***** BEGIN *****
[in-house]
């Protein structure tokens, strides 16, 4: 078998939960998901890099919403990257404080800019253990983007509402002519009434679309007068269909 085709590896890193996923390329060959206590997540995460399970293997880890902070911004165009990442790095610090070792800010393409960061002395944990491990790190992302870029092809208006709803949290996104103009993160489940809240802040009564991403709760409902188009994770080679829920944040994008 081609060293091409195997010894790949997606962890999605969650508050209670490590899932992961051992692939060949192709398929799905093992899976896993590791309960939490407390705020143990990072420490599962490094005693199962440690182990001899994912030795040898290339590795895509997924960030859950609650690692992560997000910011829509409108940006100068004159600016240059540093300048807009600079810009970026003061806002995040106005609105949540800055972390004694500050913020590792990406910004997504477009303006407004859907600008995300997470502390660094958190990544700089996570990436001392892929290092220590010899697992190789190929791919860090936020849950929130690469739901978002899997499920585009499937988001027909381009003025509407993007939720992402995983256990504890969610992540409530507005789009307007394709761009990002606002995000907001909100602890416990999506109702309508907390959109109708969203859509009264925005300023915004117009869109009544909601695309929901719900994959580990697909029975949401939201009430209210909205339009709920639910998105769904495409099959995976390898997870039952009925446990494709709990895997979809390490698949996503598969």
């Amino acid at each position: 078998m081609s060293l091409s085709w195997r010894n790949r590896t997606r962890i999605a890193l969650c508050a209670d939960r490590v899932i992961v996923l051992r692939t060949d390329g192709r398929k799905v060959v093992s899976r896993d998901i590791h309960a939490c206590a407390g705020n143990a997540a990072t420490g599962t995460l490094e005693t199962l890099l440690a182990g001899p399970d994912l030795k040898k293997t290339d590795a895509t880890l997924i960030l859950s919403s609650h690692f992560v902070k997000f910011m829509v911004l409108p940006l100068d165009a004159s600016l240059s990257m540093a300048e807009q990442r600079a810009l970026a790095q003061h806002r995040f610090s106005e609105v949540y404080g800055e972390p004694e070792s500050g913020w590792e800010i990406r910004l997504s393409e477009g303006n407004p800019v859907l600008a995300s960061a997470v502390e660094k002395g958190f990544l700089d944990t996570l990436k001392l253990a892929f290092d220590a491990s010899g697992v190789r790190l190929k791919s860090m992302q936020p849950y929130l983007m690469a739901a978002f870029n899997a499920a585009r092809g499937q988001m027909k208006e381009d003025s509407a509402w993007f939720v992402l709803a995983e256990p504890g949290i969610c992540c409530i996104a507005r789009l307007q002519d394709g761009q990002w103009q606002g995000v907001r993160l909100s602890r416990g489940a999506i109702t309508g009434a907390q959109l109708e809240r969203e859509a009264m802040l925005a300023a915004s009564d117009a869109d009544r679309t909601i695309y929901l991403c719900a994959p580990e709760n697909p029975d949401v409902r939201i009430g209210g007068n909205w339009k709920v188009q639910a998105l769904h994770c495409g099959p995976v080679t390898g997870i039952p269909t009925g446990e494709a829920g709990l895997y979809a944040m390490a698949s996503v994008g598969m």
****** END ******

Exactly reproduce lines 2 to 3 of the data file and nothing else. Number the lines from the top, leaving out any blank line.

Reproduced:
């Protein structure tokens, strides 16, 4: 078998939960998901890099919403990257404080800019253990983007509402002519009434679309007068269909 085709590896890193996923390329060959206590997540995460399970293997880890902070911004165009990442790095610090070792800010393409960061002395944990491990790190992302870029092809208006709803949290996104103009993160489940809240802040009564991403709760409902188009994770080679829920944040994008 081609060293091409195997010894790949997606962890999605969650508050209670490590899932992961051992692939060949192709398929799905093992899976896993590791309960939490407390705020143990990072420490599962490094005693199962440690182990001899994912030795040898290339590795895509997924960030859950609650690692992560997000910011829509409108940006100068004159600016240059540093300048807009600079810009970026003061806002995040106005609105949540800055972390004694500050913020590792990406910004997504477009303006407004859907600008995300997470502390660094958190990544700089996570990436001392892929290092220590010899697992190789190929791919860090936020849950929130690469739901978002899997499920585009499937988001027909381009003025509407993007939720992402995983256990504890969610992540409530507005789009307007394709761009990002606002995000907001909100602890416990999506109702309508907390959109109708969203859509009264925005300023915004117009869109009544909601695309929901719900994959580990697909029975949401939201009430209210909205339009709920639910998105769904495409099959995976390898997870039952009925446990494709709990895997979809390490698949996503598969």
């Amino acid at each position: 078998m081609s060293l091409s085709w195997r010894n790949r590896t997606r962890i999605a890193l969650c508050a209670d939960r490590v899932i992961v996923l051992r692939t060949d390329g192709r398929k799905v060959v093992s899976r896993d998901i590791h309960a939490c206590a407390g705020n143990a997540a990072t420490g599962t995460l490094e005693t199962l890099l440690a182990g001899p399970d994912l030795k040898k293997t290339d590795a895509t880890l997924i960030l859950s919403s609650h690692f992560v902070k997000f910011m829509v911004l409108p940006l100068d165009a004159s600016l240059s990257m540093a300048e807009q990442r600079a810009l970026a790095q003061h806002r995040f610090s106005e609105v949540y404080g800055e972390p004694e070792s500050g913020w590792e800010i990406r910004l997504s393409e477009g303006n407004p800019v859907l600008a995300s960061a997470v502390e660094k002395g958190f990544l700089d944990t996570l990436k001392l253990a892929f290092d220590a491990s010899g697992v190789r790190l190929k791919s860090m992302q936020p849950y929130l983007m690469a739901a978002f870029n899997a499920a585009r092809g499937q988001m027909k208006e381009d003025s509407a509402w993007f939720v992402l709803a995983e256990p504890g949290i969610c992540c409530i996104a507005r789009l307007q002519d394709g761009q990002w103009q606002g995000v907001r993160l909100s602890r416990g489940a999506i109702t309508g009434a907390q959109l109708e809240r969203e859509a009264m802040l925005a300023a915004s009564d117009a869109d009544r679309t909601i695309y929901l991403c719900a994959p580990e709760n697909p029975d949401v409902r939201i009430g209210g007068n909205w339009k709920v188009q639910a998105l769904h994770c495409g099959p995976v080679t390898g997870i039952p269909t009925g446990e494709a829920g709990l895997y979809a944040m390490a698949s996503v994008g598969m």